Uncertain Ground: Engaging With Europe’s De Facto States and Breakaway Territories - Part Four
Strati - the think tank Institute for Strategic Analyses is starting publication of a new publication “Uncertain Ground. Engaging With Europe’s De Facto States and Breakaway Territories” by Thomas De Wall to keep its English-language readers informed of breakaway territories and opportunities for them to exist.
INTERNATIONAL LAW AND ITS LIMITS
The three territories considered here are Janus-like in their approach to the international legal order, looking both ways. On the one hand, existing outside international legal space offers some benefits. In the past, all were havens for criminal activity and smuggling - even if the more lurid allegations about them (for example, that Abkhazia was a conduit for smuggling nuclear materials) are overblown.
Criminality still finds more fertile ground to flourish in an unrecognized territory. For example, northern Cyprus is a location for human trafficking and an abusive sex industry. Transdniestria had a fearsome reputation for criminality in the 1990s and is still a source of counterfeit goods and a center for smuggling - although this illegal trade continues with the active collusion of powerful figures in right-bank Moldova and Ukraine.
Impunity from justice is a big concern. If a citizen of a de facto state commits a crime and has his government’s protection, he has a good chance of getting away with it. An unrecognized territory is a good place to take refuge from justice. Arguments over alleged criminal suspects are still a major headache between Tiraspol and Chișinău. The suspicious deaths of two Georgians, Giga Otkhozoria in Abkhazia in 2017 and Archil Tatunashvili in South Ossetia in 2018, and the failure to punish anyone has understandably enraged the Georgian public.
Yet these territories also aspire to respectability. In recent years, all three de facto states have signaled that they want to legitimize themselves in the eyes of the wider world. All are subject to the normative processes in Europe -none of them employ the death penalty, for example. They want business, tourism, and - in the case of northern Cyprus-international students. To improve their lot, the de facto states strive to shed their outlaw reputation, and in some - but not all - areas they have incentives to help fight illegal practices in their territory. This craving for respectability is leverage that the international community has so far failed to use effectively.
International courts often struggle to give clear-cut judgments when asked to adjudicate on cases in de facto states. A key issue is whether the actions of a de facto state affect one of its own citizens - its internal sovereignty – or of an outsider living beyond its borders - its disputed external sovereignty.
When outsiders living beyond the territory assert their claims, international courts have pinned responsibility on the patron state in order to win them effective redress. In a series of judgments on northern Cyprus and Transdniestria, the European Court of Human Rights (ECHR) placed the legal responsibility for human rights abuses on Turkey and Russia, respectively.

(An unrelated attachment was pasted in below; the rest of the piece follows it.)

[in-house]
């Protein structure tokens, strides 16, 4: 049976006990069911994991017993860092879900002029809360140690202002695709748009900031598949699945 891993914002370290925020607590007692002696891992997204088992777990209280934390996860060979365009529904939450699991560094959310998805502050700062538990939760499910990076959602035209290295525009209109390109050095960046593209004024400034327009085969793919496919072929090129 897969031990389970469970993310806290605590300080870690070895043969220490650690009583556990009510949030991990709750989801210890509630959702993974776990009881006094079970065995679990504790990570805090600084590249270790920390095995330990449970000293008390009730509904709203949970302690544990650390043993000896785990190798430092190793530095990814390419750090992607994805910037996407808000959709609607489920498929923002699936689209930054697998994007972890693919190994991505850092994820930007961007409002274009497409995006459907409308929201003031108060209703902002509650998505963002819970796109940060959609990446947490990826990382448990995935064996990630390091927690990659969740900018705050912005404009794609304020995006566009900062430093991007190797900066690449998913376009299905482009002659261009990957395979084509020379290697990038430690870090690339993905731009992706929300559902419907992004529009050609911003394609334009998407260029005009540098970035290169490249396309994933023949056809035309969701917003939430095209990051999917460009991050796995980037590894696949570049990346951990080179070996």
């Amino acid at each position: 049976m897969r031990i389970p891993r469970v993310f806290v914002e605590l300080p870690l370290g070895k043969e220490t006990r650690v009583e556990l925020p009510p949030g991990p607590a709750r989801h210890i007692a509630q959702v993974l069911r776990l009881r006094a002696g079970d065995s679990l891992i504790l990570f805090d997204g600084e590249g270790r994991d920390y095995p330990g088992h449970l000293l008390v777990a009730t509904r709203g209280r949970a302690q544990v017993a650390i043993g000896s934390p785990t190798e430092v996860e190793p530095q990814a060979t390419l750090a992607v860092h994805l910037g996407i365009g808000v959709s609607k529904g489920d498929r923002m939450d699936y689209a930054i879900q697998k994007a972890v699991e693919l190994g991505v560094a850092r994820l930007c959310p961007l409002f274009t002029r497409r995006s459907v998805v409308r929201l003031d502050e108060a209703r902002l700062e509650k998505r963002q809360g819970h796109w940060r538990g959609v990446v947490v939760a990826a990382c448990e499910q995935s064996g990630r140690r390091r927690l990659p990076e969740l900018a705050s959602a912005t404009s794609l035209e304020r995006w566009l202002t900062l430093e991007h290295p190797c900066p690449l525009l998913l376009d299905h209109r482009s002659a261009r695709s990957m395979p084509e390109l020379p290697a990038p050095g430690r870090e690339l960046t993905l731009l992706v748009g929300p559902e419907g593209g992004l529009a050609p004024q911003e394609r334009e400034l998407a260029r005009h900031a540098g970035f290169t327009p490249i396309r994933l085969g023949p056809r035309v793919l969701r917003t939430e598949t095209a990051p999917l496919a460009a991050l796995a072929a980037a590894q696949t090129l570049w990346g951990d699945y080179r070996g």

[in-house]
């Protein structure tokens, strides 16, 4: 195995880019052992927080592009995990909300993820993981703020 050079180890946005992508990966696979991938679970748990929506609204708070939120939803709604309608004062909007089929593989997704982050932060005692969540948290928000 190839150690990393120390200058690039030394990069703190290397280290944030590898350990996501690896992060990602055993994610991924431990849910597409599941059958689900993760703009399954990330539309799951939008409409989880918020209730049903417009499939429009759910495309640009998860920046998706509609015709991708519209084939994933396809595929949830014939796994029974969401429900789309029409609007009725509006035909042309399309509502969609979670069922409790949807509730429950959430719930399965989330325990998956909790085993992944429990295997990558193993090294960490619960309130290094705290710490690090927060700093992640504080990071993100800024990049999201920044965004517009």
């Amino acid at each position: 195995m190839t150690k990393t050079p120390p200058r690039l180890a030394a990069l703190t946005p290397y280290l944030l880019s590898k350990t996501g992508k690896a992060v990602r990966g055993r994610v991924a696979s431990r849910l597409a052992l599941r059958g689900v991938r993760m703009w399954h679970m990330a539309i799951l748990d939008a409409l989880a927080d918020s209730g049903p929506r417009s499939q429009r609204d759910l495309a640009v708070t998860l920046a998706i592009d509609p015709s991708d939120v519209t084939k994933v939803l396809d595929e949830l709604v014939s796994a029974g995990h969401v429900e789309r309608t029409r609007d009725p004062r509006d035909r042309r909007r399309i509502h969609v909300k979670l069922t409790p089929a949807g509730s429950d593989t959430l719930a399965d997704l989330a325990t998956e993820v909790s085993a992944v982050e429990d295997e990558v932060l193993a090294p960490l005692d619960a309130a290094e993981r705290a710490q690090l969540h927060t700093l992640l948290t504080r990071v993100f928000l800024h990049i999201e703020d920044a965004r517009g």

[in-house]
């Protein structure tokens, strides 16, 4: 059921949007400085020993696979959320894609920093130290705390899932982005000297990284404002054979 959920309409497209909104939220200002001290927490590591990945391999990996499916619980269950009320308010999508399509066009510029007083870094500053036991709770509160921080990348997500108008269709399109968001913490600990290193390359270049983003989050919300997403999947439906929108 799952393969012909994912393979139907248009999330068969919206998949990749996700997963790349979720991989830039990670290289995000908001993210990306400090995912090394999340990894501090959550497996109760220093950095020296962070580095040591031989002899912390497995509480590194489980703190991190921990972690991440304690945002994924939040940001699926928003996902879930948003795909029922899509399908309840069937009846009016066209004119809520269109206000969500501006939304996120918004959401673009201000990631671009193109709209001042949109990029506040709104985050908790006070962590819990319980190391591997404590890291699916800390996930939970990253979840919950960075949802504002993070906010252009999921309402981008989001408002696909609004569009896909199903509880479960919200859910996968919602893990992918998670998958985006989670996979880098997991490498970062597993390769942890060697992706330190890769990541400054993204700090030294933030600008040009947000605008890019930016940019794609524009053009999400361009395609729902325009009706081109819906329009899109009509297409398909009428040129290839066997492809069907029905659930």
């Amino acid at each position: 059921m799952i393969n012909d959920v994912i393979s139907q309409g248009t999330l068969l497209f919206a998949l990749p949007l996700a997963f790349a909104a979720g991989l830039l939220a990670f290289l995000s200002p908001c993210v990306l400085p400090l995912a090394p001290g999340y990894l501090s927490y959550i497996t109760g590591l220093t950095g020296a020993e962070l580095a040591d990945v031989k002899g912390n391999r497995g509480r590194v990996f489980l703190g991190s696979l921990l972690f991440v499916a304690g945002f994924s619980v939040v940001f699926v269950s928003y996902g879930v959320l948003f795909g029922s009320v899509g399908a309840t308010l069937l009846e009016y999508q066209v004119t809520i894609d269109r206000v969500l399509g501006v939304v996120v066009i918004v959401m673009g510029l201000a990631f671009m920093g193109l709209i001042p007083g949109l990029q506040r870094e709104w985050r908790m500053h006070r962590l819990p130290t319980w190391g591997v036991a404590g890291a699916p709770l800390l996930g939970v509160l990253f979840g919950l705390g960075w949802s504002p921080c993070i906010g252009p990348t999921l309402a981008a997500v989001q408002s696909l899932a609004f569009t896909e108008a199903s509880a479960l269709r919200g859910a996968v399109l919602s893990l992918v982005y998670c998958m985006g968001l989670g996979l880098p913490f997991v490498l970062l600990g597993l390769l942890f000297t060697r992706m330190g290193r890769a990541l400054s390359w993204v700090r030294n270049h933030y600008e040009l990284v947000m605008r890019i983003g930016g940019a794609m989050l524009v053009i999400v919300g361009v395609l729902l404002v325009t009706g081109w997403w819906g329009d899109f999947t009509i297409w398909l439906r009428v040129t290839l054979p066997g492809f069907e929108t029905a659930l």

Notably, in the landmark 1996 case of Loizidou v. Turkey, the ECHR ruled that the Greek Cypriot Titina Loizidou had been unjustly deprived of her home in northern Cyprus and that because the state of Turkey has exercised “effective control” over northern Cyprus since 1974, it was required to pay her compensation. This set a precedent for tens of thousands of other displaced Greek Cypriots who had also lost their property in the north because of the conflict.
In Transdniestria, the ECHR’s 2004 case Ilaşcu and Others v. Moldova and Russia reached an analogous judgment for a group of men detained in the de facto state, although the court apportioned some responsibility to Moldova as well as to Russia. However, residents of these territories also have rights. Several international court judgments have reflected this by ruling that de facto states exercise legal and political authority over their own citizens in everyday matters.
British case law, for example, has established a precedent of recognizing the law of an unrecognized state when it comes to “private rights, or acts of everyday occurrence, or perfunctory acts of administration.” In a case concerning northern Cyprus in 1977, known as Hesperides Hotels v. Aegean Turkish Holidays Ltd., Lord Denning asserted, “I would unhesitatingly hold that the courts of this country can recognise the laws or acts of a body which is in effective control of a territory even though it has not been recognized by Her Majesty’s Government…: at any rate, in regard to the laws which regulate the day to day affairs of the people, such as their marriages, their divorces, their leases, their occupations, and so forth.”
This judgment is in line with the Namibia opinion issued by the International Court of Justice in 1971, the most comprehensive international ruling on this topic to date. The opinion recommended a posture of collective non-recognition of South Africa’s illegal seizure of Namibia, saying that countries should suspend international treaties with Namibia and have no diplomatic relations with the territory. However, the court also ruled that the policy should not disadvantage individuals living in Namibia: